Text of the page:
Facebook is always making updates to its site. Some updates are minor; others can have a big impact on your business and its social traffic.

Since no one has time to read Facebook’s blog every day or scour through updates and guidelines, we’ve put together a list of three Facebook changes that every small business owner should know.

We picked changes that are likely to have the biggest impact on small businesses and suggest alternatives to keep your traffic flow and engagement on the rise.

1. Facebook bans like-gating

Planning to run a contest to boost the number of likes on your Facebook page? Think again. You can no longer run a contest that requires someone to like your page to participate in a deal. You can still give visitors an option to like your page, but you can’t require it for entry.

Facebook did away with the concept of like-gating late last year. If you haven’t run a contest in a while, we want to make sure you are aware of this change. It’s a serious one, breaking this rule could get your page shut down.

While the change does toss a social monkey wrench into your plans of amassing a large following, it’s a good move. By allowing fans to decide whether or not to like your page, you’ll recruit a social audience that’s genuinely interested in your product or business. It’s better to have a small number of loyal followers than it is to have a large number of not-really-interested followers.

Alternative solution: Focus on engagement, not likes, for your next contest. Consider hosting a contest that encourages participants to upload pictures or content. The winner gets a business-related prize, and your business gets to use the content in future marketing campaigns. (Just be sure to mention that you plan to use entries in marketing materials in the contest rules.)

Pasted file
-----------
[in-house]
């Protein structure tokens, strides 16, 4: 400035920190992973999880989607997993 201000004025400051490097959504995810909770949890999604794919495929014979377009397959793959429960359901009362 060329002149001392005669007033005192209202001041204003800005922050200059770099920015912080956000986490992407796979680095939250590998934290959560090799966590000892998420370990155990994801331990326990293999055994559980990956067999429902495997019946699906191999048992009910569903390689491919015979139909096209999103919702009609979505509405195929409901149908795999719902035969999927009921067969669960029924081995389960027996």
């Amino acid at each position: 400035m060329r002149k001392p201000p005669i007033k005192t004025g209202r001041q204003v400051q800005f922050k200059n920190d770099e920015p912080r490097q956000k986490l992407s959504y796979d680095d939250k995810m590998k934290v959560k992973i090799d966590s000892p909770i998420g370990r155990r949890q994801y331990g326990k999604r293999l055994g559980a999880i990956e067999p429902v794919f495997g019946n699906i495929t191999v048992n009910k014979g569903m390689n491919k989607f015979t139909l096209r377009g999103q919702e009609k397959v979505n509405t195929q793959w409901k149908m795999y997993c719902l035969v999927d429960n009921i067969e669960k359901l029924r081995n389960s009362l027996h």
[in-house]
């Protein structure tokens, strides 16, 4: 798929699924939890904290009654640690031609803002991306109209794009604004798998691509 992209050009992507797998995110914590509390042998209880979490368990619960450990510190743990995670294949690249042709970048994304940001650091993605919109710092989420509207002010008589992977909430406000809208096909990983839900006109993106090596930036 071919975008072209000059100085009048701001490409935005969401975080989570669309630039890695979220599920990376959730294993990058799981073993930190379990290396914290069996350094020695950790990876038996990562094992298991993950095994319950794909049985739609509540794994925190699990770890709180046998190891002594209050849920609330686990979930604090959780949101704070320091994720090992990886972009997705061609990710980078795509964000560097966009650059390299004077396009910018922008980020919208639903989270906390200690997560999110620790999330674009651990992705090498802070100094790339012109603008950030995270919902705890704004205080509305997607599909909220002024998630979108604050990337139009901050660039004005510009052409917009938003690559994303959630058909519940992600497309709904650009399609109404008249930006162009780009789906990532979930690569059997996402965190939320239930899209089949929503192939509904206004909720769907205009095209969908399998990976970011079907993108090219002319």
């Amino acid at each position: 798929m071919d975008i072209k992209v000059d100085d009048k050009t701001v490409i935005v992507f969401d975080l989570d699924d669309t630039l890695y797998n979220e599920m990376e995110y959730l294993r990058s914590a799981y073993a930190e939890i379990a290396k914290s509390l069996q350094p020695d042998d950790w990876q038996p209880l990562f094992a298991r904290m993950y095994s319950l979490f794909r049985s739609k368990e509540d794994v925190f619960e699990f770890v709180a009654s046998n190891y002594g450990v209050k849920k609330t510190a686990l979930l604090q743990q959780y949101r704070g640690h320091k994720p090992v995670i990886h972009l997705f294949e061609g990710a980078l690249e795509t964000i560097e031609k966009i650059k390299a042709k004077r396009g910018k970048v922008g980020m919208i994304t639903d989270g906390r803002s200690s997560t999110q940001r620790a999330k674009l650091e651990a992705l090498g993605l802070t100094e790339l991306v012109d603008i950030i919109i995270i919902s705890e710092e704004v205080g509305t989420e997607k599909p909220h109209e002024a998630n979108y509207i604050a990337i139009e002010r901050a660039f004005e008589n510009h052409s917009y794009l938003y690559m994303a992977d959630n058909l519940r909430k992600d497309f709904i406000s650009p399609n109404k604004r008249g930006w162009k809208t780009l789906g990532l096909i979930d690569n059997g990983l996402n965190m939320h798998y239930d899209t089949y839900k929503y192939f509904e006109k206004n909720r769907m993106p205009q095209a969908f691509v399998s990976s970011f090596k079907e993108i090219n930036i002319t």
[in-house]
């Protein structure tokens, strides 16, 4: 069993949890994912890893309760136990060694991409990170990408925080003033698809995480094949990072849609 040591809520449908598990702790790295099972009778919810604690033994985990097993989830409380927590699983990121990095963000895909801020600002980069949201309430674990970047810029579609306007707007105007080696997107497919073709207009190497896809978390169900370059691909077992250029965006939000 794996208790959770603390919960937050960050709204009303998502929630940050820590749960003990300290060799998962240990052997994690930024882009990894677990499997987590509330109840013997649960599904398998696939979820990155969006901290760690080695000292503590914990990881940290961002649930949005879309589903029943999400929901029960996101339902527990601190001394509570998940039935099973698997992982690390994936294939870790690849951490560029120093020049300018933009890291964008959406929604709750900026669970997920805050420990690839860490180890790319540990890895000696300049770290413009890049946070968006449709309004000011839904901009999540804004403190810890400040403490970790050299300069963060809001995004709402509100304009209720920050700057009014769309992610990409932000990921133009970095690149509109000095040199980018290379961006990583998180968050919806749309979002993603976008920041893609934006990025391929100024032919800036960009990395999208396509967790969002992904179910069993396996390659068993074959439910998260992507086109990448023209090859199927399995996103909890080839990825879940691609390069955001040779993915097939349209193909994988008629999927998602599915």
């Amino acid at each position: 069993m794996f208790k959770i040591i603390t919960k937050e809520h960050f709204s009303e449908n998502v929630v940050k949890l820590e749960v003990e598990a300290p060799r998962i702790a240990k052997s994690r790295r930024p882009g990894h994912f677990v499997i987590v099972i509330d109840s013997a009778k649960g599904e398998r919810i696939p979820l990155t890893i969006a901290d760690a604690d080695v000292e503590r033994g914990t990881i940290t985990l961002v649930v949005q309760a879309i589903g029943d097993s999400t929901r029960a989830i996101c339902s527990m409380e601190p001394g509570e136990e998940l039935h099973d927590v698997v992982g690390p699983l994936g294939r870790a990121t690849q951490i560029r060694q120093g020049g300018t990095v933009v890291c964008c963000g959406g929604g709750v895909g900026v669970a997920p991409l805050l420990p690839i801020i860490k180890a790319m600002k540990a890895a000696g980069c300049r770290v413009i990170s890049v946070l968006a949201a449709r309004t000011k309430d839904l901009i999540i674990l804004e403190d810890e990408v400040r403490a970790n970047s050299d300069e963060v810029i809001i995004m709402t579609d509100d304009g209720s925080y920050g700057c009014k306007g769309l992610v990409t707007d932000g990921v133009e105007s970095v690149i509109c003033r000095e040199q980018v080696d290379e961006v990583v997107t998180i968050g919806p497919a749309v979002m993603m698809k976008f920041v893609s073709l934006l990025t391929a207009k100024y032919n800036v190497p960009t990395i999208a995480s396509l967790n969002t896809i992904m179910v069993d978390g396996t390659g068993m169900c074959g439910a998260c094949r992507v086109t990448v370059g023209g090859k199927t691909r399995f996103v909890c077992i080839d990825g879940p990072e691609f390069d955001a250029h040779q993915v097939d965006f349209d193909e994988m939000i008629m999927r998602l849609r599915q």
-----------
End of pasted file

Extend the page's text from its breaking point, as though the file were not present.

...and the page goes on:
Here’s a great example of a photo contest from an equine store in the UK.

2. You can no longer advertise without paying

Once upon a time, businesses could feature items that were on sale. You’d post a picture of a cute pair of shoes that were 40 percent off at your store, or mention a holiday bargain on a service that you provide. Now, that idea is a Facebook fairytale.

Facebook is cracking down on what it calls “overly promotional ads.” In other words, posts that solely push people to buy a product or install an app. Facebook says users were complaining about the number of ads in their newsfeeds, so the social giant reconfigured its algorithm to catch ads like this and limit their reach.

Alternative solution: Try Facebook advertising. You can still post about upcoming sales, but you have to do it through Facebook’s advertising platform.

Yes, we’re bummed that you have to pay for advertising, but Facebook ads can be an effective and affordable marketing tool. By purchasing an ad, you can increase your reach and sales. Facebook ads come with some impressive measuring tools, so you know how well your ad is working.

Need help hosting a contest on your site? Look into tools like ShortStack or Wishpond to get help creating and managing a contest. Be sure to look into pricing before you commit to services though.

3. No promotional cover art

When someone visits your Facebook page, what’s the first thing they see? The cover art, right? This portion of your Facebook page is prime real estate, so it’s no wonder that business owners are inclined to use the space for promotional purposes.

Well, it’s a no-no on Facebook. Just as Facebook cracked down on promotional posts, it also put a ban on promotional cover art. For example, you can’t snap a picture of your sales flyer and post it as your cover art.

Alternative solution: You can’t get ‘salesy’ with your cover photo, but you can add call-to-action buttons to it. Facebook has seven different buttons, including “Shop Now” and “Sign Up” that you can add to your page to encourage sales and engagement.

While Facebook is an ever-changing platform, it’s still one of the most popular and useful ways to reach your audience. We’ll continue to keep you updated on changes to ensure your social marketing success.

© 2015 – 2018, Contributing Author. All rights reserved.

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